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finger prick test

Hepatitis C home testing kits are now available for free from HSE

People will be able to order the testing kit online at the HSE’s new Hepatitis C online service.

THE HSE IS launching a new free Hepatitis C home testing kit.

People will be able to order the testing kit online at the HSE’s new Hepatitis C online service. The kit will then be delivered to their home by post. 

Users will complete the finger prick test at home and post the sample to the laboratory in a pre-paid envelope provided. 

Individuals will then receive their results by text or phone.

Those who require follow on treatment will be referred to participating clinics or hospitals.

Treatment for Hepatitis C is free. The HSE said tablets are effective and well-tolerated, with over 95% of people cured in as little as 8 to 12 weeks.

The new home testing service could help people unknowingly living with Hepatitis C to get a life-saving diagnosis and treatment sooner, the HSE said. 

A person should get tested for Hepatitis C if they:

  • have ever shared needles or equipment to inject any type of drug, even if you’ve only injected once
  • have ever shared equipment to snort or sniff drugs
  • have ever been in prison
  • have a tattoo, especially if you got it a long time ago or in a non-professional setting or in a prison
  • are from a country where Hepatitis C is common
  • have ever received blood or blood products in another country where blood donations are not tested
  • have ever had medical or dental treatment in a country where Hepatitis C is common and infection control is poor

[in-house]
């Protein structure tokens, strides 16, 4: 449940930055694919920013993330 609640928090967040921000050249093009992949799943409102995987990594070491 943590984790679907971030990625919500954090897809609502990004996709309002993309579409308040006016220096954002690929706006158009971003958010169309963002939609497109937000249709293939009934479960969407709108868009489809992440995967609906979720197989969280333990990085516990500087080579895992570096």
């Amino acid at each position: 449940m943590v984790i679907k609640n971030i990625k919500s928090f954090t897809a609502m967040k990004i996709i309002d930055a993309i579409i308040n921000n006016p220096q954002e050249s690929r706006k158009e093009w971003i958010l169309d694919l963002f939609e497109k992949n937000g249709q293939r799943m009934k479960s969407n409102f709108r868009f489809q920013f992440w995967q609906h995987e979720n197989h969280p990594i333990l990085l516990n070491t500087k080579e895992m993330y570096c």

• were born to a mother who had Hepatitis C at the time of your birth
  • are a man who takes part in chemsex or has condomless, rough or extreme sex with men
  • are a man who has sex with men and you have HIV
  • have lived with someone with Hepatitis C and there is a chance they may have passed it on
  • received an organ transplant in Ireland before 1992
  • had sexual contact with an injecting drug user

The National Hepatitis C Treatment Programme estimates that up to 3,000 people in Ireland may currently have the blood-borne virus, which infects the liver. 

If left untreated, the virus can cause serious and potentially life-threatening damage, leading to cirrhosis, possible liver failure and cancer – as well as a risk of spreading the disease to others. 

“One of our biggest challenges in getting people tested for Hepatitis C is that people can live without symptoms or feeling sick. This means a lot of people living with the virus don’t realise they have it,” Professor Aiden McCormick, HSE clinic lead for the Hepatitis C Programme, said.

“We’re calling on people to order this quick finger-prick test toind out whether you’ve been exposed to Hepatitis C – it could save your life,” McCormick said. 

“If you have ever shared a needle including piercings, tattoos or injected drugs using needles, you could be at risk. Hepatitis C can be a fatal disease but it is a curable disease,” he said. 

“Treatment for Hepatitis C takes between eight to 12 weeks and is a course of tablets that have hardly any side effects. These tablets are highly effective at clearing the infection in more than 95% of people.”

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